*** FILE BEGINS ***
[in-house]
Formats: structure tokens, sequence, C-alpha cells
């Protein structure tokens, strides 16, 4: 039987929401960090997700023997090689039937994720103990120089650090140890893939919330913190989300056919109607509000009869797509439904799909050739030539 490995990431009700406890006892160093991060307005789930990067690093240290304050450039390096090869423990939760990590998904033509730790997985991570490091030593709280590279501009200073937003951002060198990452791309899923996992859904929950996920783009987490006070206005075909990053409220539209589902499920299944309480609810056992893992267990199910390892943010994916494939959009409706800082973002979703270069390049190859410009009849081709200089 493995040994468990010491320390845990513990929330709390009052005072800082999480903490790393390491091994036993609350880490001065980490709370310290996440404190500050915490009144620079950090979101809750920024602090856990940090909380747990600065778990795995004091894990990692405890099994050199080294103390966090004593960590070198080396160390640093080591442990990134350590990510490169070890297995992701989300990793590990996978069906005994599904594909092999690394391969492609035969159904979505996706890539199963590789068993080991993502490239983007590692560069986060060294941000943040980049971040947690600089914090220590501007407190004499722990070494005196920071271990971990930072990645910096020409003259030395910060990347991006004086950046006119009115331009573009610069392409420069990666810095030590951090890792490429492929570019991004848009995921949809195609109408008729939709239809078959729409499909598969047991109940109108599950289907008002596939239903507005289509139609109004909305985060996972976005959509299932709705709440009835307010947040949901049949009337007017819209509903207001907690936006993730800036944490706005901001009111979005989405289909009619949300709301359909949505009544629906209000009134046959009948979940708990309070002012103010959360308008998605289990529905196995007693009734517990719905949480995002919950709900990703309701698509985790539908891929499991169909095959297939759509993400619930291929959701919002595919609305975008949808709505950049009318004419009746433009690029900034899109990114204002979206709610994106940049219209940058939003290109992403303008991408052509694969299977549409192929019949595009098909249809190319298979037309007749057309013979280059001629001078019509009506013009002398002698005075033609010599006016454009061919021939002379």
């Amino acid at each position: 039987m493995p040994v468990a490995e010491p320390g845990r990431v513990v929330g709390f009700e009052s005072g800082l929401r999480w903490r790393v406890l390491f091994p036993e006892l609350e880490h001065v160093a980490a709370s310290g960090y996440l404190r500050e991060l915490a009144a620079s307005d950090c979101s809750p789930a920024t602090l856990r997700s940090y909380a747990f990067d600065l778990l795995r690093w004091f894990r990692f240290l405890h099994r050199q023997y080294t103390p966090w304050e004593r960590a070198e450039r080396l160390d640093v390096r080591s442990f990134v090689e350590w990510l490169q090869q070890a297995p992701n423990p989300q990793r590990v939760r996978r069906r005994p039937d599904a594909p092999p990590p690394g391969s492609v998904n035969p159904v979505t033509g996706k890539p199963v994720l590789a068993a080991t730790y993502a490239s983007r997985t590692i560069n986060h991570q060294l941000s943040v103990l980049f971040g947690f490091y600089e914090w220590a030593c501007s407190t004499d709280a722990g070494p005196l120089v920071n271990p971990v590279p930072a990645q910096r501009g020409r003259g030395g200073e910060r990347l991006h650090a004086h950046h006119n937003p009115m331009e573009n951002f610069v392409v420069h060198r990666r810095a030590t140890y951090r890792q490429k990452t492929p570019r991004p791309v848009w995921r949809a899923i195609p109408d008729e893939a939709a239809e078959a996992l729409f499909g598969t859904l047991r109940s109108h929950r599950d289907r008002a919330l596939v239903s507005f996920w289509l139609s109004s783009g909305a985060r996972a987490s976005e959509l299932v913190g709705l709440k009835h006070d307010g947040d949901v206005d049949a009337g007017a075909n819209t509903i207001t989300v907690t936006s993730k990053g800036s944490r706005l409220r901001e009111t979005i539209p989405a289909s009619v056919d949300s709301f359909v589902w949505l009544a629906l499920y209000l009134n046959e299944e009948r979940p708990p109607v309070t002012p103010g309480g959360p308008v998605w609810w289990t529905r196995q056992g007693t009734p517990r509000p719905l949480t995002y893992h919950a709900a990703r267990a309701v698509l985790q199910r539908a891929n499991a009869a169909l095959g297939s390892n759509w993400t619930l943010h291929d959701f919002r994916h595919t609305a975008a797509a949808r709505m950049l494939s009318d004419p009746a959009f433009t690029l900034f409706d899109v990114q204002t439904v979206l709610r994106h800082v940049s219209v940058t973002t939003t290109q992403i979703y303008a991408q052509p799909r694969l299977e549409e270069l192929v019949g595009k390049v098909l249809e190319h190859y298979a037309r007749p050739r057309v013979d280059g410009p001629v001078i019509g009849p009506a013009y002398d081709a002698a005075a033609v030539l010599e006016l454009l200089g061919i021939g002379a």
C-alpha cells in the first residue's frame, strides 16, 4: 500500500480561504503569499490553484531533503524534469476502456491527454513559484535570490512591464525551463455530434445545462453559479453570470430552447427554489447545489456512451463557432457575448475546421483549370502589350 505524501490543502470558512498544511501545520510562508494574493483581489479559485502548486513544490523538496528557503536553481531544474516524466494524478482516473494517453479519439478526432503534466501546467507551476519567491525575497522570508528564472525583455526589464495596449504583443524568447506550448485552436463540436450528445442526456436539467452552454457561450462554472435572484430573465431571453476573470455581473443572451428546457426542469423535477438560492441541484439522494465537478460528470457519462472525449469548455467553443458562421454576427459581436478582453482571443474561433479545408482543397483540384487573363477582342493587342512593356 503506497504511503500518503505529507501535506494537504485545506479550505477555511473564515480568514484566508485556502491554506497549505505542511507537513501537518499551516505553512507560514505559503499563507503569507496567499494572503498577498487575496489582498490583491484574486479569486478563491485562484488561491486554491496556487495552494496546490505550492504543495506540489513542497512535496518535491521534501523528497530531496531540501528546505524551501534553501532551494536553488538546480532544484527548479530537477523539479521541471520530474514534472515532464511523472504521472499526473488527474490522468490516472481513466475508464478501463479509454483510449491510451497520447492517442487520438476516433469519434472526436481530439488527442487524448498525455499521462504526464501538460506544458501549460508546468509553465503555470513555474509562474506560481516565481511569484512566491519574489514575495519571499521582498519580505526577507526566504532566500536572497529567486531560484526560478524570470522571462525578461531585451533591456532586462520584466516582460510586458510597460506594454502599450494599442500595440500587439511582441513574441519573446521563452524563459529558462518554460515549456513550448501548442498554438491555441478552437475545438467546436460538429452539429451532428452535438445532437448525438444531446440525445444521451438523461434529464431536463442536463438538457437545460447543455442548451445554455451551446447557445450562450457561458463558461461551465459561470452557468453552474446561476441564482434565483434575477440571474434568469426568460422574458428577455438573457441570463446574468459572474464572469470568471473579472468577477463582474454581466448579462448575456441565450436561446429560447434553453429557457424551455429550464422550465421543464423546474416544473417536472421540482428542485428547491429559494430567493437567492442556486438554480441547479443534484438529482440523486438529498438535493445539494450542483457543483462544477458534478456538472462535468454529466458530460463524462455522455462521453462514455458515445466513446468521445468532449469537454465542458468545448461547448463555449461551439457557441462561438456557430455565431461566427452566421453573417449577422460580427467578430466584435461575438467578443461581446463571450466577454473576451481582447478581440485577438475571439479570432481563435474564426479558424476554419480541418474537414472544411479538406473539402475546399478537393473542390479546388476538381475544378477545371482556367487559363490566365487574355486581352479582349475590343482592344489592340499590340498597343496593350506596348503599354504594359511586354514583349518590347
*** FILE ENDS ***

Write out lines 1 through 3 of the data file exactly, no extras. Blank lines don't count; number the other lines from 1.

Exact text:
[in-house]
Formats: structure tokens, sequence, C-alpha cells
């Protein structure tokens, strides 16, 4: 039987929401960090997700023997090689039937994720103990120089650090140890893939919330913190989300056919109607509000009869797509439904799909050739030539 490995990431009700406890006892160093991060307005789930990067690093240290304050450039390096090869423990939760990590998904033509730790997985991570490091030593709280590279501009200073937003951002060198990452791309899923996992859904929950996920783009987490006070206005075909990053409220539209589902499920299944309480609810056992893992267990199910390892943010994916494939959009409706800082973002979703270069390049190859410009009849081709200089 493995040994468990010491320390845990513990929330709390009052005072800082999480903490790393390491091994036993609350880490001065980490709370310290996440404190500050915490009144620079950090979101809750920024602090856990940090909380747990600065778990795995004091894990990692405890099994050199080294103390966090004593960590070198080396160390640093080591442990990134350590990510490169070890297995992701989300990793590990996978069906005994599904594909092999690394391969492609035969159904979505996706890539199963590789068993080991993502490239983007590692560069986060060294941000943040980049971040947690600089914090220590501007407190004499722990070494005196920071271990971990930072990645910096020409003259030395910060990347991006004086950046006119009115331009573009610069392409420069990666810095030590951090890792490429492929570019991004848009995921949809195609109408008729939709239809078959729409499909598969047991109940109108599950289907008002596939239903507005289509139609109004909305985060996972976005959509299932709705709440009835307010947040949901049949009337007017819209509903207001907690936006993730800036944490706005901001009111979005989405289909009619949300709301359909949505009544629906209000009134046959009948979940708990309070002012103010959360308008998605289990529905196995007693009734517990719905949480995002919950709900990703309701698509985790539908891929499991169909095959297939759509993400619930291929959701919002595919609305975008949808709505950049009318004419009746433009690029900034899109990114204002979206709610994106940049219209940058939003290109992403303008991408052509694969299977549409192929019949595009098909249809190319298979037309007749057309013979280059001629001078019509009506013009002398002698005075033609010599006016454009061919021939002379």